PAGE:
for the 5100, personally I'd probably try to stay at or under 800ISO if the noise bothers you. the 10-20 will give you less camera shake in the pics, but it's still slow. If you can, try using a tripod and remote release, but slow shutter speeds even with a tripod can have motion blur from the performers playing their instruments. you can go a little higher in ISO and try to remove the noise in post processing too, but I'd rather not have to use noise reduction software if I don't have to.

    If you have some money available, you may want to look into getting some faster lenses which will allow you to open the apature larger and let in more light, that will let you get the same amount of exposure with faster shutter speeds, and lower ISO.

    depending on what focal lengths you like to shoot at, some "less-expensive" options for faster glass would be: nikon 50mm f1.8D (or G), 35mm f1.8G, or the 85mm f1.8...or you can look at various other manufacturers like sigma I think makes a 24mm 1.8 and 28 1.8 though I don't know what those cost....you want to get the smallest f stop value (small f-stop numbers mean larger apatures, just FYI incase you were unaware, since you said you were just starting in photography)...I've shot some small performances in spaces similar to what your pictures show, and I found I liked wide angle lenses more than longer ones. I'd say look at the 35mm 1.8, or possibly the wider sigmas or something...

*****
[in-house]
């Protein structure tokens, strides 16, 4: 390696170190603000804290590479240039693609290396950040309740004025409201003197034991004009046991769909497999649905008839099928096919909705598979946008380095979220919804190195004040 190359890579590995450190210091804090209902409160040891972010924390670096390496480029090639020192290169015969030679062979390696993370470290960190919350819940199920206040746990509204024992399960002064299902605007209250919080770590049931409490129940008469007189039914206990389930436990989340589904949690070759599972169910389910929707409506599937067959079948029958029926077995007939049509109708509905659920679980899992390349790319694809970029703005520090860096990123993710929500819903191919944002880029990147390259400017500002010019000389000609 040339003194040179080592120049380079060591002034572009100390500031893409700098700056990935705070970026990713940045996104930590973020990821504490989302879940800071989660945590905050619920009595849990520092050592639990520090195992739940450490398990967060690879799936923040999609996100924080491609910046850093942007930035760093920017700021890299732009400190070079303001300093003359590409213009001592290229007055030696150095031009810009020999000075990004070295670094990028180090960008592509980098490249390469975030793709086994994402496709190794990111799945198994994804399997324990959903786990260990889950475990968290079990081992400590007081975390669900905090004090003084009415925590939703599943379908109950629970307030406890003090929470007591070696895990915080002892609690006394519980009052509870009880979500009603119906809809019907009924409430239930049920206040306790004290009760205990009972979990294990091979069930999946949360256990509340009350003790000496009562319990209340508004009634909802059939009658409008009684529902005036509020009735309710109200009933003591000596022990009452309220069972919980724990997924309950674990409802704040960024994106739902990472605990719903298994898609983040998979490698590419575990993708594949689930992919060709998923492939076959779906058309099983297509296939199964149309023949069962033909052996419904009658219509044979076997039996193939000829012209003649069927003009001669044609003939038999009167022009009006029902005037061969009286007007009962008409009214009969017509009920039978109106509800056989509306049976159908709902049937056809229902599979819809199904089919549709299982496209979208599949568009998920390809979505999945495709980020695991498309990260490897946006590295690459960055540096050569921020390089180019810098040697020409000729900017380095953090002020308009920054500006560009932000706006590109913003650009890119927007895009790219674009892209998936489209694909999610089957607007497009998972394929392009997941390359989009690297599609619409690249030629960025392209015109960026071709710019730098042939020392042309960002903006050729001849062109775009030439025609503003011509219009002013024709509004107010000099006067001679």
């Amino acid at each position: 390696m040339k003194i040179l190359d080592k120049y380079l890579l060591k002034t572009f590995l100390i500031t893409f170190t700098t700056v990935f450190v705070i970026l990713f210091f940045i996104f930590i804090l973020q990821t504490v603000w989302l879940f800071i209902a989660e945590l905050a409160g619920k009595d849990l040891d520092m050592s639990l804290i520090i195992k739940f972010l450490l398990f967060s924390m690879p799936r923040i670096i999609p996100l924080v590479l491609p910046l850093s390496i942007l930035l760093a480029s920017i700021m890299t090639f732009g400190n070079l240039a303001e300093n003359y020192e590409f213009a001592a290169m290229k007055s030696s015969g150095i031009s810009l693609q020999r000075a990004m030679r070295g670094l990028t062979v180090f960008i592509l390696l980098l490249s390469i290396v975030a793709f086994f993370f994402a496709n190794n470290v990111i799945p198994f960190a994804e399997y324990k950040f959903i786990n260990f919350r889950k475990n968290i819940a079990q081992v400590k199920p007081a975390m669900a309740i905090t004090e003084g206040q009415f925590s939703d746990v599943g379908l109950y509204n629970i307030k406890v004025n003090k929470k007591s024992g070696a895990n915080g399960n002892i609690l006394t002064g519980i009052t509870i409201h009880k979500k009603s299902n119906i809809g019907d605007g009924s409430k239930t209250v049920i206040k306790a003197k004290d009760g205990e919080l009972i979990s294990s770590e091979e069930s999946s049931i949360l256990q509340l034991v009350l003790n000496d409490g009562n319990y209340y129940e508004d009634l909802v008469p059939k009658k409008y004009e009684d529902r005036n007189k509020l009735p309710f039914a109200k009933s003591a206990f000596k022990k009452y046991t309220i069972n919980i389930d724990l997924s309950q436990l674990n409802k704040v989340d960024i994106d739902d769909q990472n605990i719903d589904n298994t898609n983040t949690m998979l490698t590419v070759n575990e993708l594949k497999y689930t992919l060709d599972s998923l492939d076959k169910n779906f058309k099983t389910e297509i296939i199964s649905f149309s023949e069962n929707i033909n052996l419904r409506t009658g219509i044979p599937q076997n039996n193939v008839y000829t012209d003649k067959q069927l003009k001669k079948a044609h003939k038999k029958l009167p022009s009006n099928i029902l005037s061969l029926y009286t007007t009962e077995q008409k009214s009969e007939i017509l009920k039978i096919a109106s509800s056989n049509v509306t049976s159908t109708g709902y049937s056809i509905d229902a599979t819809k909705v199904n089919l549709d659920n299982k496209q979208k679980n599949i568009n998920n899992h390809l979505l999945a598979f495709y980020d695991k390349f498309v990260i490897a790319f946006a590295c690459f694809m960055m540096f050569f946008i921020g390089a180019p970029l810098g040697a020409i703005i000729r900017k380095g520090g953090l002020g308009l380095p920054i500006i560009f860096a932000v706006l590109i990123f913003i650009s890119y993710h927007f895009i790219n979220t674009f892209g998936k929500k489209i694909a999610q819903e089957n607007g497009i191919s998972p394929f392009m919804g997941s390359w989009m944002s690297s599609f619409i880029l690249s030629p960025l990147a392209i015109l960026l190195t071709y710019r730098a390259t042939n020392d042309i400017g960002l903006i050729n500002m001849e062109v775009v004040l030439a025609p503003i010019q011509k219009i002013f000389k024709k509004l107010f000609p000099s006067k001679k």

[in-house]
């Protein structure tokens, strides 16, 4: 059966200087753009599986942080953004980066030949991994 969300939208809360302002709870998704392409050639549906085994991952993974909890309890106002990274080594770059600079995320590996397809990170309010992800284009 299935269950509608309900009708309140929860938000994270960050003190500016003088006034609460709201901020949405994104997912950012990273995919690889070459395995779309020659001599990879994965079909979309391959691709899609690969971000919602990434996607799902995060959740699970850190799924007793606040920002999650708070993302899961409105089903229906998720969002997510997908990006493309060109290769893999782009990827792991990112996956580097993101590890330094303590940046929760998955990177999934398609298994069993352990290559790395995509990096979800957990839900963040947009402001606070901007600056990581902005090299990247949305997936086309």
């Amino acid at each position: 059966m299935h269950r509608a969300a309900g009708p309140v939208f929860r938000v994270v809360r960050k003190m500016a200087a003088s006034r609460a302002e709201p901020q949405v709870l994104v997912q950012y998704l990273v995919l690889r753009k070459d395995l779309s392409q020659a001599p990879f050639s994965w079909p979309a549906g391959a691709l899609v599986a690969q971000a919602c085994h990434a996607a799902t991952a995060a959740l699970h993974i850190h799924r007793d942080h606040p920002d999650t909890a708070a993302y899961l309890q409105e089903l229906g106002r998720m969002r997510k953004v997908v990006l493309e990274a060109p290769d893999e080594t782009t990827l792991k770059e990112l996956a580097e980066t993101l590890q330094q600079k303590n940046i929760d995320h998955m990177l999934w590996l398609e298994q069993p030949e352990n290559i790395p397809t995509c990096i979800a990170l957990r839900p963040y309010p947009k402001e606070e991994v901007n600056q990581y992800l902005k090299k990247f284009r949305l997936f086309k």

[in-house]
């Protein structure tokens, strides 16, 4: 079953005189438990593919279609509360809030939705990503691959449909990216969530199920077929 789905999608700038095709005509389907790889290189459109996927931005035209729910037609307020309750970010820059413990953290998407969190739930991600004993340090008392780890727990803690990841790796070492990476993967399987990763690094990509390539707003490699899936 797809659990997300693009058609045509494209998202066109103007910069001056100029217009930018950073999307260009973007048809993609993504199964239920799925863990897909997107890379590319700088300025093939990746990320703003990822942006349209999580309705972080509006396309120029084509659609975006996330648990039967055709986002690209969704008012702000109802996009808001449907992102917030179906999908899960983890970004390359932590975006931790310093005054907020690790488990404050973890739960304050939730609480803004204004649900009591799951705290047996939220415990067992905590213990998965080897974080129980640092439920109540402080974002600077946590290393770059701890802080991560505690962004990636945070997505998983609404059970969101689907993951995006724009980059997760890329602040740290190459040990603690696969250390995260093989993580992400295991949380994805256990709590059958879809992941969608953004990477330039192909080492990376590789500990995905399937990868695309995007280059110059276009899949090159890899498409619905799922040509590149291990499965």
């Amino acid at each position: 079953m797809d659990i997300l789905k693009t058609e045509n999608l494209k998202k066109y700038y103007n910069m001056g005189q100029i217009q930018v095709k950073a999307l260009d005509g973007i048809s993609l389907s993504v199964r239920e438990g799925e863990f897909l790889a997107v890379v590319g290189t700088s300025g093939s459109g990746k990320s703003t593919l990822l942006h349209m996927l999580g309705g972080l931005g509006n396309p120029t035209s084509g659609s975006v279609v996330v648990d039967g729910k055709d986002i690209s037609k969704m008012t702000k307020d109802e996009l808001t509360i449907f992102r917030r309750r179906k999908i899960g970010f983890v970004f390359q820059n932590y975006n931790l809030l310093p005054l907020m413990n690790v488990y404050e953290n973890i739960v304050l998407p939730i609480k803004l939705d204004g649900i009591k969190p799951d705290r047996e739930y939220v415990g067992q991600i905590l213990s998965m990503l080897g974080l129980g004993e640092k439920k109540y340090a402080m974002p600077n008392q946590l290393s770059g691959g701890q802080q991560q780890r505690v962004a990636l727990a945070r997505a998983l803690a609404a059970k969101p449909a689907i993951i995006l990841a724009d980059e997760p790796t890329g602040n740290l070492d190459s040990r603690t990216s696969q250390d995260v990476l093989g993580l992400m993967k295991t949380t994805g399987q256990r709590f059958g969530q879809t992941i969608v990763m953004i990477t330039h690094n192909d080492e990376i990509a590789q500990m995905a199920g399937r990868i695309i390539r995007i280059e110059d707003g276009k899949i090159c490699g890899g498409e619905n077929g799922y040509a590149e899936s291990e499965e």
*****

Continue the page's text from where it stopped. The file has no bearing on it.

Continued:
there are also camera bodies that can handle higher ISO while still producing low noise, however depending on your budget, those can cost a good amount. and the 5100 is a fine body. its best to hone your skills and upgrade down the line if thats something you require IMO....
     
  6. sk8ting

    sk8ting TPF Noob!

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    Awesome, thank you. I will look into those lenses later today. So "faster" lenses have a wider aperture, correct? Trying to get my facts straight lol. I do like the 5100 very much as a first camera, it was in my budget and until I get more proficient with the camera it will last me a while.
     
  7. Aloicious

    Aloicious No longer a newbie, moving up!

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    yeah, the 5100 is a good body. I wouldn't worry about upgrading for a while...